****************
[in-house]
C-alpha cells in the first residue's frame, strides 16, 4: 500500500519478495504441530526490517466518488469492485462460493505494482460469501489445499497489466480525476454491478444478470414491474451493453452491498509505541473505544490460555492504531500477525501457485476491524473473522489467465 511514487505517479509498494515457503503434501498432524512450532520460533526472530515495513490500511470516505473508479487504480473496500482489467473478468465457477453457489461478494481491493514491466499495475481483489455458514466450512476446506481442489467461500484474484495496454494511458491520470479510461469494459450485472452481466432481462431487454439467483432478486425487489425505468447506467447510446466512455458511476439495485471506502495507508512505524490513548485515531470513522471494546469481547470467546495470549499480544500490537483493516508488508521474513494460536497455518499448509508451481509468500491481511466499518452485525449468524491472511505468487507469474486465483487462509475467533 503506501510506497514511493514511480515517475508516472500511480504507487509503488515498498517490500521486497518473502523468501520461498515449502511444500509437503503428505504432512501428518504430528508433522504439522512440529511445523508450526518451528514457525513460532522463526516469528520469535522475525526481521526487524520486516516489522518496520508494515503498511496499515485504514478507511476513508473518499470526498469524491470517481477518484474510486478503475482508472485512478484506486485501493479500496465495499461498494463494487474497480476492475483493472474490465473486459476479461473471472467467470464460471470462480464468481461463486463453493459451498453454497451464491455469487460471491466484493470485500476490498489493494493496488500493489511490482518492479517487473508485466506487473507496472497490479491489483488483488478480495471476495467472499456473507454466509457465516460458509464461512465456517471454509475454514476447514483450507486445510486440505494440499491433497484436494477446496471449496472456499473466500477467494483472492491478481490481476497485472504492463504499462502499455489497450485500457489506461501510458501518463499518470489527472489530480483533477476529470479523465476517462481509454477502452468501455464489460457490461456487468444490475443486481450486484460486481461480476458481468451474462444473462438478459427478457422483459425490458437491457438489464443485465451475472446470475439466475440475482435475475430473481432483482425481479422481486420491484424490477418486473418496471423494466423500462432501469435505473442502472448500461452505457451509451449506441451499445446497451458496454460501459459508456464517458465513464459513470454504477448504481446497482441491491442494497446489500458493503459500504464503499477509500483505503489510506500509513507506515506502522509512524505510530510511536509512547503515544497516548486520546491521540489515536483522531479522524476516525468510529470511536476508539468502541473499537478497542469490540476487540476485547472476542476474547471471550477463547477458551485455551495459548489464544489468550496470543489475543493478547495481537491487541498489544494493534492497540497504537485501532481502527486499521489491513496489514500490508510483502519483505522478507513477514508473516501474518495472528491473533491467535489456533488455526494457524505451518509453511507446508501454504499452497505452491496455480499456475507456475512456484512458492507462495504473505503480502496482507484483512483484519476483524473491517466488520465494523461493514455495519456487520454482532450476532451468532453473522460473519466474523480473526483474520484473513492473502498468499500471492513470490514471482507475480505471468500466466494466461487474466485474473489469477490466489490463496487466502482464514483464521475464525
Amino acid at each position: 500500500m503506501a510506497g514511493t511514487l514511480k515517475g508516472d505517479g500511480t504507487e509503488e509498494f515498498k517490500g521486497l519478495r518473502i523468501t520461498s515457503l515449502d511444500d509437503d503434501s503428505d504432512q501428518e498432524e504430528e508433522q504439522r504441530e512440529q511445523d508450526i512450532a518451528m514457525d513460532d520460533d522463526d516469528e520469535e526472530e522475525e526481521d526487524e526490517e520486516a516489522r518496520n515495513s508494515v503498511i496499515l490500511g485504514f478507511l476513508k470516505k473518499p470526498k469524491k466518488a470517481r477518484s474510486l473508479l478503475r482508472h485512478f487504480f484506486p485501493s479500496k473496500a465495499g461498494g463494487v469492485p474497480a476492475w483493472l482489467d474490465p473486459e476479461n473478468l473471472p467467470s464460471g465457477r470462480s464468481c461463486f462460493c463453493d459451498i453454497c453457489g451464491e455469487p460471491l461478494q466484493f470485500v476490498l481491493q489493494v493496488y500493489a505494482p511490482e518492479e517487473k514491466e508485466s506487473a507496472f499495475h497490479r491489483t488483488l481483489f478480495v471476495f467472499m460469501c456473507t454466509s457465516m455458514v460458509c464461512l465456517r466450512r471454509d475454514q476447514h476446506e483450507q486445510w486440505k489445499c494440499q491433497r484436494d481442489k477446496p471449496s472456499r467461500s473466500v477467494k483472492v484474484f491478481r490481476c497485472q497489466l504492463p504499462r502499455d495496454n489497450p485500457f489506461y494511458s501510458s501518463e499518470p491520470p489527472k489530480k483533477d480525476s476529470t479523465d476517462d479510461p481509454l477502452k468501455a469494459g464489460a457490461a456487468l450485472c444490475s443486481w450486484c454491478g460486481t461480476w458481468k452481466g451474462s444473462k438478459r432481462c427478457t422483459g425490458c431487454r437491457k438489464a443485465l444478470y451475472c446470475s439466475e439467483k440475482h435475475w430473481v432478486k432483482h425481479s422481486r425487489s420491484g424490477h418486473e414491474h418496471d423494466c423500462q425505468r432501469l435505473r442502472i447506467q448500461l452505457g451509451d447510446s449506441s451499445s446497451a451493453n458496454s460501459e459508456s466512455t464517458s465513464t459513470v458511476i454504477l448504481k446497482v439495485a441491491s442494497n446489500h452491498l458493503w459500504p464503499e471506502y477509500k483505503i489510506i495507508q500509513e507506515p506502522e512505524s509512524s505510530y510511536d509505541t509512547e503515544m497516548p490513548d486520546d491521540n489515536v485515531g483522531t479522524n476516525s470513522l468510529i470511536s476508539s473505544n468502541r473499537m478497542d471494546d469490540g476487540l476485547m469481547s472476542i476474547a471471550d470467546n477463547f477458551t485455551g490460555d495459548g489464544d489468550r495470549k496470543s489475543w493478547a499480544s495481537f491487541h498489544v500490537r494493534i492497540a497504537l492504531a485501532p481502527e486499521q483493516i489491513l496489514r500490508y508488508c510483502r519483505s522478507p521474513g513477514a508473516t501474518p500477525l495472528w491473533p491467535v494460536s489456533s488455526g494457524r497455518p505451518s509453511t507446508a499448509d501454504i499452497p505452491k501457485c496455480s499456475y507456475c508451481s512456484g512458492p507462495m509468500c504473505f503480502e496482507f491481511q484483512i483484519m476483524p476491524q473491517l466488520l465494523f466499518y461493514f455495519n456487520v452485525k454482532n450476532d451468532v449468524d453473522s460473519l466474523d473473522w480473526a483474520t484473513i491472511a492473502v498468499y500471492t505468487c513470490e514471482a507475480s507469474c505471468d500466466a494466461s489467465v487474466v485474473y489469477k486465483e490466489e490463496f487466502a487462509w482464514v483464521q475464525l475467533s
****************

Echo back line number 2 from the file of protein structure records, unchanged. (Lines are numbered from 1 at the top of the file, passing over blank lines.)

C-alpha cells in the first residue's frame, strides 16, 4: 500500500519478495504441530526490517466518488469492485462460493505494482460469501489445499497489466480525476454491478444478470414491474451493453452491498509505541473505544490460555492504531500477525501457485476491524473473522489467465 511514487505517479509498494515457503503434501498432524512450532520460533526472530515495513490500511470516505473508479487504480473496500482489467473478468465457477453457489461478494481491493514491466499495475481483489455458514466450512476446506481442489467461500484474484495496454494511458491520470479510461469494459450485472452481466432481462431487454439467483432478486425487489425505468447506467447510446466512455458511476439495485471506502495507508512505524490513548485515531470513522471494546469481547470467546495470549499480544500490537483493516508488508521474513494460536497455518499448509508451481509468500491481511466499518452485525449468524491472511505468487507469474486465483487462509475467533 503506501510506497514511493514511480515517475508516472500511480504507487509503488515498498517490500521486497518473502523468501520461498515449502511444500509437503503428505504432512501428518504430528508433522504439522512440529511445523508450526518451528514457525513460532522463526516469528520469535522475525526481521526487524520486516516489522518496520508494515503498511496499515485504514478507511476513508473518499470526498469524491470517481477518484474510486478503475482508472485512478484506486485501493479500496465495499461498494463494487474497480476492475483493472474490465473486459476479461473471472467467470464460471470462480464468481461463486463453493459451498453454497451464491455469487460471491466484493470485500476490498489493494493496488500493489511490482518492479517487473508485466506487473507496472497490479491489483488483488478480495471476495467472499456473507454466509457465516460458509464461512465456517471454509475454514476447514483450507486445510486440505494440499491433497484436494477446496471449496472456499473466500477467494483472492491478481490481476497485472504492463504499462502499455489497450485500457489506461501510458501518463499518470489527472489530480483533477476529470479523465476517462481509454477502452468501455464489460457490461456487468444490475443486481450486484460486481461480476458481468451474462444473462438478459427478457422483459425490458437491457438489464443485465451475472446470475439466475440475482435475475430473481432483482425481479422481486420491484424490477418486473418496471423494466423500462432501469435505473442502472448500461452505457451509451449506441451499445446497451458496454460501459459508456464517458465513464459513470454504477448504481446497482441491491442494497446489500458493503459500504464503499477509500483505503489510506500509513507506515506502522509512524505510530510511536509512547503515544497516548486520546491521540489515536483522531479522524476516525468510529470511536476508539468502541473499537478497542469490540476487540476485547472476542476474547471471550477463547477458551485455551495459548489464544489468550496470543489475543493478547495481537491487541498489544494493534492497540497504537485501532481502527486499521489491513496489514500490508510483502519483505522478507513477514508473516501474518495472528491473533491467535489456533488455526494457524505451518509453511507446508501454504499452497505452491496455480499456475507456475512456484512458492507462495504473505503480502496482507484483512483484519476483524473491517466488520465494523461493514455495519456487520454482532450476532451468532453473522460473519466474523480473526483474520484473513492473502498468499500471492513470490514471482507475480505471468500466466494466461487474466485474473489469477490466489490463496487466502482464514483464521475464525